Organized Religion & Mormon Underwear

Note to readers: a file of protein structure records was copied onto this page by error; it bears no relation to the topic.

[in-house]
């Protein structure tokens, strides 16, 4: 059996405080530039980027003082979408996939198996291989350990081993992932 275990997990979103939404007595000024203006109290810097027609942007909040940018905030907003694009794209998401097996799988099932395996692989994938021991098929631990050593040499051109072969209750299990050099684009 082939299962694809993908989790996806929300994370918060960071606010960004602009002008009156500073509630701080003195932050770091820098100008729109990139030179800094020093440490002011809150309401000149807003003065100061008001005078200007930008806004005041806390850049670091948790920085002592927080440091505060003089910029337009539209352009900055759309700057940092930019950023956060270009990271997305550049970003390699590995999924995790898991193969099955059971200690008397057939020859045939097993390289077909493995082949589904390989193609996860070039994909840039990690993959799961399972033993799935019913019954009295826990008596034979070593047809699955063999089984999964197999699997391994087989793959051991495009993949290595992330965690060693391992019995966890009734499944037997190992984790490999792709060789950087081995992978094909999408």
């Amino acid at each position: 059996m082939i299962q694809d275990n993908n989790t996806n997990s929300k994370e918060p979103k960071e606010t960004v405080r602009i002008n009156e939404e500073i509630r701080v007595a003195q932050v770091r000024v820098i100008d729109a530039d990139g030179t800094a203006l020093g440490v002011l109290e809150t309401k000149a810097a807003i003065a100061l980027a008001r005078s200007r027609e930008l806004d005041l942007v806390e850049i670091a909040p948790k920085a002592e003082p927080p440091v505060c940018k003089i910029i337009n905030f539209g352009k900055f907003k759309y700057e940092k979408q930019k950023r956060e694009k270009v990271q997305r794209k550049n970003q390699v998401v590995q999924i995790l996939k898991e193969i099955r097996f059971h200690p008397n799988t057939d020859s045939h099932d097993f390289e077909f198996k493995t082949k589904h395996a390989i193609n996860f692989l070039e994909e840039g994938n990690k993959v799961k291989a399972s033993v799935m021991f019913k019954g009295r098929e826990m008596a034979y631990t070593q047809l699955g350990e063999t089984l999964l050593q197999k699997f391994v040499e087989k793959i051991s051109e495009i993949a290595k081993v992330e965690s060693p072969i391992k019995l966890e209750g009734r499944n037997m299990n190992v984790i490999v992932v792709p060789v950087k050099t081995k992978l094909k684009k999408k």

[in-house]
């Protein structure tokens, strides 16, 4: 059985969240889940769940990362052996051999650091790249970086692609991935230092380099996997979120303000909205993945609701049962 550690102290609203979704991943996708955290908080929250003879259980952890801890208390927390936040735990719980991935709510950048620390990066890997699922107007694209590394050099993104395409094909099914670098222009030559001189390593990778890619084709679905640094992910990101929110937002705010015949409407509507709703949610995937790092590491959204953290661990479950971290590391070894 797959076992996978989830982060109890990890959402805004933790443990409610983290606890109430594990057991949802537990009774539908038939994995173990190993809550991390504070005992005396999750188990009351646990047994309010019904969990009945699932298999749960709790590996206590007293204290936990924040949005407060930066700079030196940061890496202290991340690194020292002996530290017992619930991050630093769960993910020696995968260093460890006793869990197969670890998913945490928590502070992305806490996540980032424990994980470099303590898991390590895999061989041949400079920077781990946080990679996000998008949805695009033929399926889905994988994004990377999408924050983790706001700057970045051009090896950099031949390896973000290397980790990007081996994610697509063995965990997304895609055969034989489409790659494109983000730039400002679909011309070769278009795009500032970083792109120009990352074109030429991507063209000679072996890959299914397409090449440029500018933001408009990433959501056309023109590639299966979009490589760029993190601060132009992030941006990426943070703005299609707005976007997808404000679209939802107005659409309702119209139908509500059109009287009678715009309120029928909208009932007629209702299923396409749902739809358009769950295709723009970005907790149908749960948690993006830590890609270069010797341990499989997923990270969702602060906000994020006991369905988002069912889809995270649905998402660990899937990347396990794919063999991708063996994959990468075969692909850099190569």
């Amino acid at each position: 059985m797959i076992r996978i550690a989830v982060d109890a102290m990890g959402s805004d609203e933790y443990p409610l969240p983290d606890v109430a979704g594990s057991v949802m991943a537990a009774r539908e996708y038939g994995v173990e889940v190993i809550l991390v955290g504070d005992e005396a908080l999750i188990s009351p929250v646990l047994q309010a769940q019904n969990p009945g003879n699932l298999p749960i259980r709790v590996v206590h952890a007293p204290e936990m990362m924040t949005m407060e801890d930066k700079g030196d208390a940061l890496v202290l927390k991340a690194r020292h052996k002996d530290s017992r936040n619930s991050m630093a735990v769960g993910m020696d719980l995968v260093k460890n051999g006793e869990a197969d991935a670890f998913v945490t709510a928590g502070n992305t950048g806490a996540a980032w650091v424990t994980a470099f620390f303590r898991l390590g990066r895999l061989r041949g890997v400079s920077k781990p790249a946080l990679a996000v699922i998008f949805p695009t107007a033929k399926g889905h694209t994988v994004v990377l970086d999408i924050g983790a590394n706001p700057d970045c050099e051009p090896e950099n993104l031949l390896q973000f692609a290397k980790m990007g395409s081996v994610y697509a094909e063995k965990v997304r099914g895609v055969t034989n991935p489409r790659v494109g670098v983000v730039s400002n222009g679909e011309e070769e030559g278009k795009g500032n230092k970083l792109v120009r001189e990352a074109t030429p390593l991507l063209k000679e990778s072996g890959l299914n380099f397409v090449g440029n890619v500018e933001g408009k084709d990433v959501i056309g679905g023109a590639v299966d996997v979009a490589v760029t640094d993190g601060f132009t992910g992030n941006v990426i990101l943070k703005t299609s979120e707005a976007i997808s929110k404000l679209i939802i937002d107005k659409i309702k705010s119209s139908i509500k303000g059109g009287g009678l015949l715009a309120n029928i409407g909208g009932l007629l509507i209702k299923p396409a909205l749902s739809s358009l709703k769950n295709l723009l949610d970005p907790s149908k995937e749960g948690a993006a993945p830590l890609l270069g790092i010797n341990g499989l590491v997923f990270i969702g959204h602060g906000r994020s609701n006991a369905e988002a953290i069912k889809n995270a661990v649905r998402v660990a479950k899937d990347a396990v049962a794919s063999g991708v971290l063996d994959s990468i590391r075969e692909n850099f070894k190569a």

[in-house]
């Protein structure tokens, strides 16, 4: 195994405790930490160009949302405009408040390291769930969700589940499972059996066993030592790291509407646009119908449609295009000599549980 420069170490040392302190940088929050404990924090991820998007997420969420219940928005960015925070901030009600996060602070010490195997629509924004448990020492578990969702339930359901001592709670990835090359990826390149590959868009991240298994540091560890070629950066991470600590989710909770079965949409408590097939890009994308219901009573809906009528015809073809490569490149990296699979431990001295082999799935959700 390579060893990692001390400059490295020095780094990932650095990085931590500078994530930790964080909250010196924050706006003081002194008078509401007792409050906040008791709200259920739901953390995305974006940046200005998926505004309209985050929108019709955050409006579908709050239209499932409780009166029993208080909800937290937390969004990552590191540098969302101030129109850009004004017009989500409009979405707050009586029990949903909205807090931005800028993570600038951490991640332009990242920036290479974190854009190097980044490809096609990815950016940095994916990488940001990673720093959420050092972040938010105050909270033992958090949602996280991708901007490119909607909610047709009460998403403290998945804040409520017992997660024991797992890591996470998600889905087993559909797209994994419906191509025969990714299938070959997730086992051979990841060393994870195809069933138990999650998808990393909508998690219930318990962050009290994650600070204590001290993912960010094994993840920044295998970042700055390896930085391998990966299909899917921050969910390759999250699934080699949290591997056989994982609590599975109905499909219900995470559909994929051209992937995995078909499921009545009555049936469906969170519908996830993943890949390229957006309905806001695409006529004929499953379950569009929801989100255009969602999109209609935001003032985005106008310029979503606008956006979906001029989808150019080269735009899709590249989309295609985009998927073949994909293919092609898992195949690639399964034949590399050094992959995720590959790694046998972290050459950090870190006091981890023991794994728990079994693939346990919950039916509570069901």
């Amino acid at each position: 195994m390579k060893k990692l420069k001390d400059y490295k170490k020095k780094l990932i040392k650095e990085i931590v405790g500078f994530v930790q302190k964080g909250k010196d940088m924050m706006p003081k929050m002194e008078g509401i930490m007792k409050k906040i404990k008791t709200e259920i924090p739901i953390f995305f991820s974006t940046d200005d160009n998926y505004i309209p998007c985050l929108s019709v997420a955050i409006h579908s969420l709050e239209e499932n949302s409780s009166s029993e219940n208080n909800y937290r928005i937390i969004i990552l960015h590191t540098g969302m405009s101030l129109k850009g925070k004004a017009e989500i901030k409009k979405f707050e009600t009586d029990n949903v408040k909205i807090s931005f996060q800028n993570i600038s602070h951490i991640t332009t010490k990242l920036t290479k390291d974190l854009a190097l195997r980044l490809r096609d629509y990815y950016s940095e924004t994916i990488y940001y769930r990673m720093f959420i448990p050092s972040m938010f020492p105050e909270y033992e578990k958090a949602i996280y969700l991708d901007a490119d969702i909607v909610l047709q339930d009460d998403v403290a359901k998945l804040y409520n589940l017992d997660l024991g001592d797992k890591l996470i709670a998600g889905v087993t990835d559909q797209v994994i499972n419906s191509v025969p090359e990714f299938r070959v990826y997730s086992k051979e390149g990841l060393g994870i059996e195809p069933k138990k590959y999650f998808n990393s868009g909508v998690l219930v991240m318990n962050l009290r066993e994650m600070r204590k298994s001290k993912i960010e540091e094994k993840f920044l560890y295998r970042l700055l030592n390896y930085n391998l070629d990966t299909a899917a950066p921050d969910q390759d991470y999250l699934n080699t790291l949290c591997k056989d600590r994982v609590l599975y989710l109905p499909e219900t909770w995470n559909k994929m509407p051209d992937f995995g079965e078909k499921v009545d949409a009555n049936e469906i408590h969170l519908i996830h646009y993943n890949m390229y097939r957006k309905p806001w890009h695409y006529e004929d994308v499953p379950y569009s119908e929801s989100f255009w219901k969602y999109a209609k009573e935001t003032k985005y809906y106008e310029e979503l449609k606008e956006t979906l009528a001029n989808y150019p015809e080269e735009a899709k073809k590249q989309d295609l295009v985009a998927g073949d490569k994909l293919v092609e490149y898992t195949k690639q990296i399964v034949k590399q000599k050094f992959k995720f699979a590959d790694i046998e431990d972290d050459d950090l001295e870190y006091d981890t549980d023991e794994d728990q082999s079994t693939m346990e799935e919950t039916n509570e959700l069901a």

Many of you may have heard Jeffrey last night on a radio show discussing Mormonism. He was asked by the host about his exit from Mormonism and subsequent turn toward basic Christianity. The host asked if he’d considered that after concluding that Mormonism is a false and man-made religion did he consider that maybe all religions are man-made? His response was that to a certain degree he feels they are which is why he is a “Non-institutional Christian”. I agree with this. (I know, big surprise since we married each other!) When I left Mormonism [over a decade ago] I wanted nothing more to do with “organized” religion. I am of the opinion that while there are some good and perhaps truthful things about many churches, none has the right to claim “they know it all”. Claiming to be the one true church, in my view, is a very arrogant and dangerous thing to do. Additionally, the concept of belonging to an organization that expects complete obedience of its members in every aspect of their lives is, well, just ridiculous. Basic “rules” for living are helpful; “don’t kill anyone” and “be faithful to your spouse” (10 commandments stuff) are great basic rules. But when the rules get into what kind of underwear are allowed, how many earrings are considered “appropriate” and how you can spend your free time that’s going beyond too far. I joined the Mormon church as a young woman who wanted to be around other like-minded, basically moral people. I joined because I thought Mormons, overall, adhered to the basic rules. Unfortunately, Mormons aren’t exactly forthcoming with all the “doctrine” and rules and restrictions when you join. Sure, I knew the main things like no coffee, no alcohol, etc, and while I thought those were a tad restrictive I was willing to go along with them. But once I was in the Mormon church and learned about all the additional do’s, don’ts and requirements I was shocked. You could have knocked me over with a feather when I accidentally heard about “garments” [aka the special Mormon underwear] for the first time while overhearing a conversation between two long-time members. At first I thought they were ceremonial and to be worn under clothing but over normal underwear. When it was explained that they are your underwear I was floored, especially when it was stated that women are to wear their bras on the outside of the shirt. This is just one example of the Mormon mode of operation they like to call “Milk before Meat” which loosely translates into “If we tell potential members the creepy stuff upfront they won’t join”. Talk about “non-disclosure”. This is the point about organized religion and the control they exercise over their members. Contrary to what the Mormons will try to tell people, it’s been found that the fastest growing religion is actually NO religion. It seems that among those who are believers in God, they are choosing to attend non-denominational churches without feeling the need to pick a “religion” and join, thus steering clear of the organized religions. This is religious freedom. And this is a good thing.